On Tuesday morning I get a call back an hour or two later from Dr. McDougal, the Mayo oncologist. He tells me that it is certainly urothelial carcinoma. There isn't any need for a biopsy. This is partially because it is such a textbook presentation for Urothelial Carcinoma. They also feel that the possible side effects for a lung biopsy weren't worth the risk.

This changes the entire game plan. Radiation is no longer an option because one can't irradiate lungs without destroying them. Surgery is no longer an option since it the cancer is currently circulating freely in the bloodstream.

What this means is that I am left with chemotherapy as my only option, and a good option it isn't. Chemotherapy works by flooding your entire body with toxic chemicals. My (up until a few days ago) chemo plan had called for a relatively light treatment of chemo planned along with a medium dose of radiation, followed by surgery. In this scenario, radiation was primary and chemo was supplemental.

The new plan is still underdevelopment, but will likely call for a 4-week chemo cycle: 3 weeks on and one week off. This will go for 2 cycles (2 months) and then I will have a CT scan to see if the affected areas have gotten better, stayed the same, or gotten worse. The chemo meds will be adjusted accordingly, and then I'll have more rounds.

If the cancer continues to be aggressive (and remember that this grew from nothing to aggressive spread in less than 6 months) then more and more chemo may be needed to fight it. And chemo may not be enough. There may be a time (and it may come in the next year or so) when chemo would be like baling out a sinking ship with toxic, destructive chemicals.

The best case scenario is that chemo destroys of the cancer and and I go through 2 rounds (2 months) of chemo. Even if it is all gone, they'll still give me at least another couple of weeks of chemo, they said, to make sure. The (slightly more likely) option is that they will do another 2 month round, look at that first scans, adjust the meds and give me another 2 rounds, followed by another scan. I'm looking at 2 months (plus a few weeks) of chemo at a minimum and 4 to 6 months is likely. In this time, my hair will fall out, my hearing will get worse, my fingers and toes will get partially numb and tingly and I'll be no fun to be around whatsoever. THese effects may go away and may be permanent. THe hearing loss and louder ringing in my ears (from last time) did not get better. THe tingling in the fingers did go away after about 6to 8 months. This is a longer cycle (and potentially an endless cycle) so we have no idea how it will affect me and if it will be permanent. Tell a musicians that he may only have another week or two before his musical skills will start to go sharply downhill -- potentially permanently -- and he'll be pissed, yeah.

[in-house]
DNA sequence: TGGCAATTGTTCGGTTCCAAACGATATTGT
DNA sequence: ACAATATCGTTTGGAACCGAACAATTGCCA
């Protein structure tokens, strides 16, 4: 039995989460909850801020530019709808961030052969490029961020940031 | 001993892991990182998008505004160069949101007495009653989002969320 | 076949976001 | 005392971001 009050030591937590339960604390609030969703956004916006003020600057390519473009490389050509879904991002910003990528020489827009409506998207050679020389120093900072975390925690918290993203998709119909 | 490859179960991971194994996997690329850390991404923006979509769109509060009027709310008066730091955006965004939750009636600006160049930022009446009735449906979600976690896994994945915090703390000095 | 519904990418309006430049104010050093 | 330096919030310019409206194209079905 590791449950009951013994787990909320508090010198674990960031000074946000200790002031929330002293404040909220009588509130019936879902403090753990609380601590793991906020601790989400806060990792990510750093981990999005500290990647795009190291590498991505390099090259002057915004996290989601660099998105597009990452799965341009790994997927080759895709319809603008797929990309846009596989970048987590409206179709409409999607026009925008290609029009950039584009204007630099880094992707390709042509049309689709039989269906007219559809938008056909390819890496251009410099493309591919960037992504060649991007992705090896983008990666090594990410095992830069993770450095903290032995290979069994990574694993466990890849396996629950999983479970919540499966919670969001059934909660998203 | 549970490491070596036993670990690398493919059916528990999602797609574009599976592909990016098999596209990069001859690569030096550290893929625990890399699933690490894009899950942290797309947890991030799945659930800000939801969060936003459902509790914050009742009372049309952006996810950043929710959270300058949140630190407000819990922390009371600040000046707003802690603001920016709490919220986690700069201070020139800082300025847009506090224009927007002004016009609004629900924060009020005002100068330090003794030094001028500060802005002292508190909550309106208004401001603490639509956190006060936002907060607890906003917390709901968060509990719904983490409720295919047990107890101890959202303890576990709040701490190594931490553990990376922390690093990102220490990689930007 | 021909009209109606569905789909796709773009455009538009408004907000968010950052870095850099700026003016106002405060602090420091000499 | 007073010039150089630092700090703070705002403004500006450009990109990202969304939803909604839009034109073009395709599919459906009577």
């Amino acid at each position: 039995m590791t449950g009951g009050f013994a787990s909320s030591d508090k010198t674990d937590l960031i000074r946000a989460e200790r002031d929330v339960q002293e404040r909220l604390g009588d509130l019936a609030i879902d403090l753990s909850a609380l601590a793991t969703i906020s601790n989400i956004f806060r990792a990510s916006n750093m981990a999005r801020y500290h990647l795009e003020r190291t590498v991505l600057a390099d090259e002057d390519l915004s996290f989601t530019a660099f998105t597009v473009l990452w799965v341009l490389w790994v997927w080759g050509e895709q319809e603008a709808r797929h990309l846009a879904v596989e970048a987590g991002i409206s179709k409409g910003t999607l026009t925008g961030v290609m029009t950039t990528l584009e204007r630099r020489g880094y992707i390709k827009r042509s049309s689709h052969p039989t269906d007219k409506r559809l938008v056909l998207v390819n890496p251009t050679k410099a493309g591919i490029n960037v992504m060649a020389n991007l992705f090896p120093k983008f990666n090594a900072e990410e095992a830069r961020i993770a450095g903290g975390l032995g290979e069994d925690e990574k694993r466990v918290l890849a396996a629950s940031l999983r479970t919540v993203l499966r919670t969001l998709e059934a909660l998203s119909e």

I know there are instances of people beating cancer. Before I began this accidental journey I thought that "cancer" was one type of thing. It turns out that there are many different types of cancer, and not just different because of the different areas that they affect. They are different in the way that they grow, how fast, where they go, what drugs treat them, etc. I appreciate people's positive Cancer stories (and I am glad to know that fellow survivors have found some peace from the disease) but what I really need are positive stories related to my type of cancer, of which I have so far found none. Urothelial Carcinoma, also called Transitional Cell Carcinoma, or TCC, is aggressive and deadly. When I first started looking into it, every story I found was depressing and ended poorly. I stopped looking into it.

Positive thoughts, prayers, healing energies and anything you've got to spare are all helpful. My bladder tumor was shrinking and everyone was amazed at the outcome. Perhaps ironically, the bladder itself is clean as a whistle, I believe due in part to the outside healing that I got. If people will be kind enough to direct their healing attention systemwide, I believe it would be helpful. We are close to the limit of modern medicine vs. cancer. As options are removed from the list, chemo, luck and hope are all that is left.